KNOW THE LAST 17 PEOPLE OF BIHAR’S BIRJIA COMMUNITY!

KNOW THE LAST 17 PEOPLE OF BIHAR’S BIRJIA COMMUNITY!

BIRJIA COMMUNITY

Ever thought of witnessing your community on the verge of vulnerability? Meet the last 17 people of Bihar’s ethnic tribal community, ‘Birjia’. As the societal structure moulds with the ageing generations, the socio-economic development of the tribal society faces a major consequence. But not to let you stay unknown; Patnabeats is embarking on a journey to explore the roots of all these lives and livelihoods which make up Bihar, one of the most vibrant and celebrated cultures.

Birjia is one of those tribal communities of Bihar, which falls under the special scrutiny of the Government because of its primitiveness, backwardness and economic status. And reportedly, Birjia as a tribal group is recorded to be very less in population, which reaches as low as only 17 persons in the state of Bihar. This is also a major criterion for their vulnerability. Birjia is grouped under the Particularly Vulnerable Tribal Groups (PVTGs) by the Government of India.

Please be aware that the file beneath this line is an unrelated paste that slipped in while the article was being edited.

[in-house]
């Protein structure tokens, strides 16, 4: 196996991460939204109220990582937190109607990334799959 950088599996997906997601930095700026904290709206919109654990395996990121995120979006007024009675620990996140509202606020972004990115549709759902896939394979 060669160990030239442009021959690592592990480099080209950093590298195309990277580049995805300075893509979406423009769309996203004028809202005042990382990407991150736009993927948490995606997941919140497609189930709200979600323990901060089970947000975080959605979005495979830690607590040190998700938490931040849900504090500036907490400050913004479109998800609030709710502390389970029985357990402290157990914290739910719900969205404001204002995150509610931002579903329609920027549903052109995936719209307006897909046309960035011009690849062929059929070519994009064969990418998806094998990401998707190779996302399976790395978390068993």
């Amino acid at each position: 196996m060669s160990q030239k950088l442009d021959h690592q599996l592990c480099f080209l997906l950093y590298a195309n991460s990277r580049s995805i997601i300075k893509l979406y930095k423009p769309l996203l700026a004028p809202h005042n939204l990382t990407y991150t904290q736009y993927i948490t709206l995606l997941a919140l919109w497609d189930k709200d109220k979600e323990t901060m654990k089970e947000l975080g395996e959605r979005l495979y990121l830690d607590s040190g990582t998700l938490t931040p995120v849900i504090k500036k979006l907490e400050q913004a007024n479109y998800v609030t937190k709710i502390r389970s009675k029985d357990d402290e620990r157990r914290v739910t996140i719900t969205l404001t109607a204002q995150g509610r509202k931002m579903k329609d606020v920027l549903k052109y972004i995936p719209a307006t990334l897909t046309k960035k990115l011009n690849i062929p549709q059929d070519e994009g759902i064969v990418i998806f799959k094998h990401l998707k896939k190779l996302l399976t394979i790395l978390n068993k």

Also found in pockets of Jharkhand, Birjia tribes inhabit the jungle and hills of the Chota Nagpur plateau in Bihar. As they speak the Birjia language, some theories of anthropology say these lingual of Austro-Asiatic languages to be the most primitive inhabitants of India. But over the years, this community has already migrated to the tea states of West Bengal, Sikkim and Assam. And the pull factors for their migration were mostly economic and social, leaving just a handful of them back in Bihar.

The growing feudal system had taken away their land rights even in forests. And topping that frequent drought in the arid lands of the Chota Nagpur plateau and their primitive lifestyles often pushed them to take financial loans from the oppressive money lenders. Birjia people could not do so much, because firstly they were less in population, secondly, their migration to a new regimented culture, where they had to work, took away many of their cultural identities.

To return to roots and preserve the ethnicity of all communities, the younger generation must start talking about them. Conversations around these vulnerable tribes and communities can help us grow and learn from our ancient traditions and history. The cultural practices of the Birjia tribe need special focus and encouragement from us and the government, to save them from extinction.

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